168 - "Does My Brazil Look Big in This?"
From a young age, Frank was fascinated by maps and atlases, and the stories they contained. Finding his birthplace on the map in the endpapers of Tolkien's Lord of the Rings only increased his interest in the mystery and message of maps.
While pursuing a career in journalism, Frank started a blog called Strange Maps, as a repository for the weird and wonderful cartography he found hidden in books, posing as everyday objects and (of course) floating around the Internet.
"Each map tells a story, but the stories told by your standard atlas for school or reference are limited and literal: they show only the most practical side of the world, its geography and its political divisions. Strange Maps aims to collect and comment on maps that do everything but that - maps that show the world from a different angle".
A remit that wide allows for a steady, varied diet of maps: Frank has been writing about strange maps since 2006, published a book on the subject in 2009 and joined Big Think in 2010. Readers send in new material daily, and he keeps bumping in to cartography that is delightfully obscure, amazingly beautiful, shockingly partisan, and more.
This little piece of fashion cartography was made by Dutch artist Coriette Schoenaerts, based in Amsterdam and London. On her website, she explains why she went to the trouble to organize expensive clothing into the outlines of South America (here), the Netherlands (here) and Europe (here):\n
"The central theme of [Rails Magazine] was countries and borders. Contrary to the usual fashion photography, that shows off the newest clothes on a human body and wants to sell an ideal, I made still lives depicting maps and landscapes."\n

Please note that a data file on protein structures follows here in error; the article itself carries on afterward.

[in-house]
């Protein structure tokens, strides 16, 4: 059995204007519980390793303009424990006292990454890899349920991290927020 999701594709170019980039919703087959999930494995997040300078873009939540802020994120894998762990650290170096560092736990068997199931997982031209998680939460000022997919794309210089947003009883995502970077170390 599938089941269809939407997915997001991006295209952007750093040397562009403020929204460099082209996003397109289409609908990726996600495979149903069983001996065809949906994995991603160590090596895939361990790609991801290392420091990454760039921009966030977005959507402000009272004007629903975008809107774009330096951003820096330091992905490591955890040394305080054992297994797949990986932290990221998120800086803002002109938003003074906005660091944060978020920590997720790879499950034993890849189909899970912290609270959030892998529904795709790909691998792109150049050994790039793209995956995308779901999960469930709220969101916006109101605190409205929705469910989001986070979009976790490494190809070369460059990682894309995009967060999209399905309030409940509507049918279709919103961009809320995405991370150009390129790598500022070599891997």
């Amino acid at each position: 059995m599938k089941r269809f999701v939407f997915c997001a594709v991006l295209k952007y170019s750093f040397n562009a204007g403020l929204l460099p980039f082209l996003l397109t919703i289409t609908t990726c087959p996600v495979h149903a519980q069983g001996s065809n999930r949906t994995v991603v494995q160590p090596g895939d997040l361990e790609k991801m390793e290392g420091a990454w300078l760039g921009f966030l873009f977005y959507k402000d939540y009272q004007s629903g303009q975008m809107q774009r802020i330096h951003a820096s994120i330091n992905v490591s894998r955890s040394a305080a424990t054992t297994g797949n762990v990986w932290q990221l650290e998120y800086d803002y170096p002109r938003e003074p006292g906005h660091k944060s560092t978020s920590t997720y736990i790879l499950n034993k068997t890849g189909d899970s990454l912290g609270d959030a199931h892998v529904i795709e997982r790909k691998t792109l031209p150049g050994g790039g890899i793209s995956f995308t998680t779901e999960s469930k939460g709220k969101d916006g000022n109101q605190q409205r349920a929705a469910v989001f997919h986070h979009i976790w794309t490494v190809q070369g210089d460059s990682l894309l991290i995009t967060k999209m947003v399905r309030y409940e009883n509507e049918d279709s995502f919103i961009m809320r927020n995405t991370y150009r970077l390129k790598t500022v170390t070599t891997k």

One has to wonder, though, whether it wouldn’t have been better to compose the maps of clothing more ‘suited’ to each map. But then again, maybe Coriette didn’t have enough tanga slips to fill out the whole of South America. It seems they’re rolled up to compose the Falkland Islands. Most of the South American countries are well defined, although Argentinians might object to that brown shawl representing the southern part of Chile, intruding too far into Patagonia. Also, Uruguay, Ecuador and the Guyanas will probably mind being left off the map, even if it’s a less conventional one.\n
Interesting and possibly unintended cartographic analogy: the folds in the bed cover resemble the latitudinal and longitudinal lines on maps.\n
Thanks to George for providing the link.\n
These five main food groups are important for your brain's health and likely to boost the production of feel-good chemicals.
We all know eating “healthy” food is good for our physical health and can decrease our risk of developing diabetes, cancer, obesity and heart disease. What is not as well known is that eating healthy food is also good for our mental health and can decrease our risk of depression and anxiety.
Infographics show the classes and anxieties in the supposedly classless U.S. economy.
For those of us who follow politics, we’re used to commentators referring to the President’s low approval rating as a surprise given the U.S.'s “booming” economy. This seeming disconnect, however, should really prompt us to reconsider the measurements by which we assess the health of an economy. With a robust U.S. stock market and GDP and low unemployment figures, it’s easy to see why some think all is well. But looking at real U.S. wages, which have remained stagnant—and have, thus, in effect gone down given rising costs from inflation—a very different picture emerges. For the 1%, the economy is booming. For the rest of us, it’s hard to even know where we stand. A recent study by Porch (a home-improvement company) of blue-collar vs. white-collar workers shows how traditional categories are becoming less distinct—the study references "new-collar" workers, who require technical certifications but not college degrees. And a set of recent infographics from CreditLoan capturing the thoughts of America’s middle class as defined by the Pew Research Center shows how confused we are.
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